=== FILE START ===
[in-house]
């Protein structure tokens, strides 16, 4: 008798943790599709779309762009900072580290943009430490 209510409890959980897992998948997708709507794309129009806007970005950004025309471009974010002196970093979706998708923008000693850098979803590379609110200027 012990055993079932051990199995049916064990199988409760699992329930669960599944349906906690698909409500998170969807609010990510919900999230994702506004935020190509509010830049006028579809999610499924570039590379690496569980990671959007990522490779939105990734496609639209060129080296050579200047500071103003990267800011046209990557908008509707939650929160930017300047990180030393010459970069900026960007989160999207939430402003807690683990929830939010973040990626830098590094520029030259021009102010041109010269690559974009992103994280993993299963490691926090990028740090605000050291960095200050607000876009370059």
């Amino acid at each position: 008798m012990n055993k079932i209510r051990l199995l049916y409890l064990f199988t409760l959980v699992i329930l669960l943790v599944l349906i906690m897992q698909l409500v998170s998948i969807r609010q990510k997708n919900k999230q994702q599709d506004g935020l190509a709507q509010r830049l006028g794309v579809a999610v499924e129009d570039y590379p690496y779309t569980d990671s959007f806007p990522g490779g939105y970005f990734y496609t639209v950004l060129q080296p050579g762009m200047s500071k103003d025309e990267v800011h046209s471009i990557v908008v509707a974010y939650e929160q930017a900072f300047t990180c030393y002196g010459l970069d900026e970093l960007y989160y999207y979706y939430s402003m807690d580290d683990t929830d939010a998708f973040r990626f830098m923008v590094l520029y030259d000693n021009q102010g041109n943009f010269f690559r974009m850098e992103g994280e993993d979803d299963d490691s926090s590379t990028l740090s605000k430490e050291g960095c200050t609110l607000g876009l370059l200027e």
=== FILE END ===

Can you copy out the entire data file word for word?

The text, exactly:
[in-house]
């Protein structure tokens, strides 16, 4: 008798943790599709779309762009900072580290943009430490 209510409890959980897992998948997708709507794309129009806007970005950004025309471009974010002196970093979706998708923008000693850098979803590379609110200027 012990055993079932051990199995049916064990199988409760699992329930669960599944349906906690698909409500998170969807609010990510919900999230994702506004935020190509509010830049006028579809999610499924570039590379690496569980990671959007990522490779939105990734496609639209060129080296050579200047500071103003990267800011046209990557908008509707939650929160930017300047990180030393010459970069900026960007989160999207939430402003807690683990929830939010973040990626830098590094520029030259021009102010041109010269690559974009992103994280993993299963490691926090990028740090605000050291960095200050607000876009370059």
């Amino acid at each position: 008798m012990n055993k079932i209510r051990l199995l049916y409890l064990f199988t409760l959980v699992i329930l669960l943790v599944l349906i906690m897992q698909l409500v998170s998948i969807r609010q990510k997708n919900k999230q994702q599709d506004g935020l190509a709507q509010r830049l006028g794309v579809a999610v499924e129009d570039y590379p690496y779309t569980d990671s959007f806007p990522g490779g939105y970005f990734y496609t639209v950004l060129q080296p050579g762009m200047s500071k103003d025309e990267v800011h046209s471009i990557v908008v509707a974010y939650e929160q930017a900072f300047t990180c030393y002196g010459l970069d900026e970093l960007y989160y999207y979706y939430s402003m807690d580290d683990t929830d939010a998708f973040r990626f830098m923008v590094l520029y030259d000693n021009q102010g041109n943009f010269f690559r974009m850098e992103g994280e993993d979803d299963d490691s926090s590379t990028l740090s605000k430490e050291g960095c200050t609110l607000g876009l370059l200027e």